Not a Drop to Drink: The Global Water Crisis

An article that should make us think and act to tackle this pressing and complex challenge: “Not a drop to drink: the global water crisis”, by Stewart M. Patrick

…”The need for reliable sources of fresh water is as old as our species, of course. What is new today is the combustible combination of surging global demand for increasingly scarce fresh water in certain volatile regions of poor governance. Several factors are driving this trend.

Demographic pressure: By 2025, the world’s population will swell from seven to nearly eight billion. The vast majority of this increase will occur in the developing world, particularly Africa. In rapidly expanding urban centers, demand for fresh water will rise for personal consumption, sanitation, industry, and hydroelectric use.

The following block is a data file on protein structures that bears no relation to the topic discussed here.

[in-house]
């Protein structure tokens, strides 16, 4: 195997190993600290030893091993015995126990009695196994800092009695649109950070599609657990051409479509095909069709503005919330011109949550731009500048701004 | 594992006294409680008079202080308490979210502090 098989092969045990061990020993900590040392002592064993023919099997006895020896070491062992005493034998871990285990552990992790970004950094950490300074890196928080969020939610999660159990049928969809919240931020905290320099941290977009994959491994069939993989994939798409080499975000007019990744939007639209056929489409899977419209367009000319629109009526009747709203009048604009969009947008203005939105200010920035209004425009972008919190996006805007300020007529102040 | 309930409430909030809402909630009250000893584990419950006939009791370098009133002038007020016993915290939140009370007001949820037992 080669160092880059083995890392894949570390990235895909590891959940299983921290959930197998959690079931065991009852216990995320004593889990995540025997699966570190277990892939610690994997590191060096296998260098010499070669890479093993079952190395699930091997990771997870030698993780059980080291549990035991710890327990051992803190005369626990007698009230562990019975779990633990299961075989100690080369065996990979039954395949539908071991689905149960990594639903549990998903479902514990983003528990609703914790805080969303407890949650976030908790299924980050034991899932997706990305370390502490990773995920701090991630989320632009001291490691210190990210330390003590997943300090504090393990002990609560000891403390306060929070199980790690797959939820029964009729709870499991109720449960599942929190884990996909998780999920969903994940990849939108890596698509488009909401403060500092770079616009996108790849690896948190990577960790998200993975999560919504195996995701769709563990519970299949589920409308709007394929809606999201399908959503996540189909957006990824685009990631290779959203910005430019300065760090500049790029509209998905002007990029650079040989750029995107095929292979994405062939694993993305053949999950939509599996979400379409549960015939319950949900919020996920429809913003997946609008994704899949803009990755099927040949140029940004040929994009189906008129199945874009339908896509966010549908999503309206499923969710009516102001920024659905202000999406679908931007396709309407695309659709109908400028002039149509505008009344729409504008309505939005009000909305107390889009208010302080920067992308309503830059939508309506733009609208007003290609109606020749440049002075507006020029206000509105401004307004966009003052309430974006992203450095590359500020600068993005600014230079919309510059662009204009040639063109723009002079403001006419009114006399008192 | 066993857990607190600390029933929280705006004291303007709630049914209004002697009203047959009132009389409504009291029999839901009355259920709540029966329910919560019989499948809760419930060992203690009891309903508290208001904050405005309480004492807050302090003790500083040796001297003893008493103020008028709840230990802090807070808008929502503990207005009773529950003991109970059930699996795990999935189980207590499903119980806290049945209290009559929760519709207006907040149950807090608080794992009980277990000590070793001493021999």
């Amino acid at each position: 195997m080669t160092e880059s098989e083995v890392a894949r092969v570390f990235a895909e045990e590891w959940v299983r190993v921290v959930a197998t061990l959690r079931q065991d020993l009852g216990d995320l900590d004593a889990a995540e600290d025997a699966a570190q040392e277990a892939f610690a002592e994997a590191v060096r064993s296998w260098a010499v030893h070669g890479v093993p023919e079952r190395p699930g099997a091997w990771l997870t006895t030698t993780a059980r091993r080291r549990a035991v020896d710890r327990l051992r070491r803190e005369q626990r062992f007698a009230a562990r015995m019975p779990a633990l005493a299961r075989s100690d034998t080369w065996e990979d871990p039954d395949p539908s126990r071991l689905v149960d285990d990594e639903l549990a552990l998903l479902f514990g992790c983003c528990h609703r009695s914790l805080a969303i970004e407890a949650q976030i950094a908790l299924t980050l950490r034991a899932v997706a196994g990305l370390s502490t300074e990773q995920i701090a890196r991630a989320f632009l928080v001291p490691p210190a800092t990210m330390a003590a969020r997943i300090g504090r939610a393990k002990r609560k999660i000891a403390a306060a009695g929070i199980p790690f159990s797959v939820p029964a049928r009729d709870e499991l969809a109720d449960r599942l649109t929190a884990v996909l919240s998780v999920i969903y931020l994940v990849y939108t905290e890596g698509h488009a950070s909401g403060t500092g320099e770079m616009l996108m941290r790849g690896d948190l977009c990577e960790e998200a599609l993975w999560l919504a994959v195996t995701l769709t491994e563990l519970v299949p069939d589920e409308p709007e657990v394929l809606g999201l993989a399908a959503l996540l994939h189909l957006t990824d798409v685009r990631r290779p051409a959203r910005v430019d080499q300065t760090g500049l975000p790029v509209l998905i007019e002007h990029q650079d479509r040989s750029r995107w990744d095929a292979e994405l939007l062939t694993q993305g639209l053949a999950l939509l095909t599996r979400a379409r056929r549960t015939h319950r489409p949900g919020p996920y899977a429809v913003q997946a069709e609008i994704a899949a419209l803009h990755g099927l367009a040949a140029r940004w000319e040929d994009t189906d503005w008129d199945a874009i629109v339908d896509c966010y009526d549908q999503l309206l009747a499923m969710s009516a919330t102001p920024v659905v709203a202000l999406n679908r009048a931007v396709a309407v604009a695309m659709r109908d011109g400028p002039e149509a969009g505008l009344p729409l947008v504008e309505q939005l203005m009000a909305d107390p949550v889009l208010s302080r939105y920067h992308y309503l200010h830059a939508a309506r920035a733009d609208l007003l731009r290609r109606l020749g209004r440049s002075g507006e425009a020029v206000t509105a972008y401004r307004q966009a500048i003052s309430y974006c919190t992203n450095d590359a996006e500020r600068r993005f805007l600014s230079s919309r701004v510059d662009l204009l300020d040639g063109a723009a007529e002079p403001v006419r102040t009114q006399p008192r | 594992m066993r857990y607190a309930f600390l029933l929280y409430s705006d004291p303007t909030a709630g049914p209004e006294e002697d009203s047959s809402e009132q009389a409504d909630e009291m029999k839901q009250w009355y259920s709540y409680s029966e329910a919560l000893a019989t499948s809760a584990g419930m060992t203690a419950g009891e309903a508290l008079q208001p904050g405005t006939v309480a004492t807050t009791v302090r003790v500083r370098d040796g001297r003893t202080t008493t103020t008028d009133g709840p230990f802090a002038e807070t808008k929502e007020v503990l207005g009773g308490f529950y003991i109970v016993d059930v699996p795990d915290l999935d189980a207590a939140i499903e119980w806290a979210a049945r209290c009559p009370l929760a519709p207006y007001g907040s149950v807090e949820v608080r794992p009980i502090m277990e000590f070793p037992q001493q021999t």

Declining Fresh H2O supplies: According to Global Water Security, “one third of the world’s population will live near water basins where the water deficit will be larger than 50 percent by 2030.” Many regions that are already experiencing water stress will become “extremely more stressed” or even “exceptionally more stressed…

Changing dietary preferences: Meanwhile, the global middle class will surge from 1.8 to 4.9 billion by 2030. Wealthier populations will consume more meat, requiring a shift to more energy and water-intensive agriculture focusing on the raising of livestock and feed grain. Already today, some 93 percent of fresh water consumed is devoted to agriculture (from a combination of riverine, lake, and groundwater sources)…

Poor Water Management: Adapting to a new era of water scarcity will require enormous investments in integrated water management, particularly in the developing world. This would include improving agricultural efficiency through new irrigation systems and drought-resistant crops; renovating infrastructure to reduce urban “water leakage” (which averages 30-50 percent in many cities)…

To read more: http://blogs.cfr.org/patrick/2012/05/08/not-a-drop-to-drink-the-global-water-crisis/

 

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